This year, before and after Election Day, Republican lawsuits challenging the results targeted predominantly Black communities and other areas populated by minorities.
“We’re talking about the communities in Detroit and in Atlanta and Philadelphia,” said Sophia Lin Lakin, the deputy director of the American Civil Liberties Union Voting Rights Project. “These are attacks against Black voters, and that’s what we’ve seen time and time again, throughout history.”
In Wisconsin, the Trump campaign sought recounts in just two counties that have high Black and low-income populations. Earlier this month, former House Speaker Newt Gingrich laid out the Republican argument in stark terms, asking in a tweet why Georgia Secretary of State Brad Raffensperger was “working so hard to add drop boxes and take other steps to make it harder for Republicans to win.”
In Texas, GOP party chair Allen West told Politico that the “No. 1 legislative priority” will be “how do we protect our electoral system.” Michael Whatley, the North Carolina GOP party chair, told Politico he wanted “a significant tightening of the rules around absentee balloting.”
“This is an old story,” Wehle said. “Voter suppression efforts aimed at the integrity of the ballot are always disproportionately designed to keep certain populations – that is, Democratic-leaning voters – from having access to the polls.”
But by continuing to target Black voters, the GOP may be making a huge strategic error. This year, Trump saw an increase in support from Black and minority voters in big cities compared to the 2016 election.
Still, in the weeks since the 2020 race was called for Biden, Republicans have dug their heels in on efforts to curb access to the ballot in battleground states, particularly as the GOP contends with a higher rate of turnout. The 2020 election saw the highest turnout in over a century because of an increase in voting by mail and early voting across most of the country in the face of the COVID-19 pandemic.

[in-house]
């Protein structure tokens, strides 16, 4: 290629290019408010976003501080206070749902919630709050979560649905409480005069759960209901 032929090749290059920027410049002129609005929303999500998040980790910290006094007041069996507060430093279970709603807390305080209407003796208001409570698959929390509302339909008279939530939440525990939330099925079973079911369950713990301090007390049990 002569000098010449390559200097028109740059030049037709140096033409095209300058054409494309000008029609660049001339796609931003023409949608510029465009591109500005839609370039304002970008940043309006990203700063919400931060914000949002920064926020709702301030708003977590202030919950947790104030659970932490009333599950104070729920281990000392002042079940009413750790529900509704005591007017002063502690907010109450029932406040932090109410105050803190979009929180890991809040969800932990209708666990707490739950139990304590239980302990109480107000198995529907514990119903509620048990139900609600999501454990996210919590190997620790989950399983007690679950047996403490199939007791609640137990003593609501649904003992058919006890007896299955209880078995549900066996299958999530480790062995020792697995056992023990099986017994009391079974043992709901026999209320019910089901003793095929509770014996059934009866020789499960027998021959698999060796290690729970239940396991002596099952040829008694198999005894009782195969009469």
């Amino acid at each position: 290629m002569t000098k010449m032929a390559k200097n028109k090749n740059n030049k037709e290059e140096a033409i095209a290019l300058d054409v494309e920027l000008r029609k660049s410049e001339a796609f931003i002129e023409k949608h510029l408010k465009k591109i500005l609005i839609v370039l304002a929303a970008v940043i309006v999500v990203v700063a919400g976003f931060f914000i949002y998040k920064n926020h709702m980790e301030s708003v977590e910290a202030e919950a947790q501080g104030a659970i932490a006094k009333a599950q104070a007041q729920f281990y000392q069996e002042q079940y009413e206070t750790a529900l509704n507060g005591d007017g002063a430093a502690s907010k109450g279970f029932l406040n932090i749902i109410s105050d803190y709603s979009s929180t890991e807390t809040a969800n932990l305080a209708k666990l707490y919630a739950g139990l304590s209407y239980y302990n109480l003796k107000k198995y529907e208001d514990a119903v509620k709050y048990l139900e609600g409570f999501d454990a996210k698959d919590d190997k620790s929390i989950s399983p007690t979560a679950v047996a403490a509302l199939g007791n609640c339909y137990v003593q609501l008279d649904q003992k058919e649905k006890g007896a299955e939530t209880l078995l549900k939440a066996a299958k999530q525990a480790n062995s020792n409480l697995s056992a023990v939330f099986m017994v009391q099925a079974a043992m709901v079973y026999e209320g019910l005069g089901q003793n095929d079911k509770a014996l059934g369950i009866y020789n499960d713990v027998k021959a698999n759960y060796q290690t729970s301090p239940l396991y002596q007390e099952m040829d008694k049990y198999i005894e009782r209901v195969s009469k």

Half of all voters voted by mail, and only 25% voted on Election Day. While the pandemic was certainly a huge determinant of how people cast their ballots, voters also prefer to be able to vote when they want and by a method of their choosing to avoid dealing with factors like work schedules and family commitments, said Robert Brandon, the president of the Fair Elections Center.
But with increased civic participation, experts say there will be a corresponding surge in efforts, primarily by Republicans, to limit access to voting.
“Unfortunately time and time again – throughout the history of civil rights and voting rights – what we’ve seen is whenever there’s been an expansion of turnout of voting by people being able to access the ballot, we’ve seen an attempt to sort of retract and curate the electorate such that certain voices are muted,” Lin Lakin said.
Indeed, Trump and members of his party fought vigorously against voting by mail in the months leading up to the November election.
In Georgia, which will hold two US Senate runoff elections on January 5 that will determine which party controls the upper chamber, Republicans are seeking to end no-excuse absentee voting, impose voter ID laws for those who vote by mail, and take power away from the Georgia secretary of state, who certifies election results.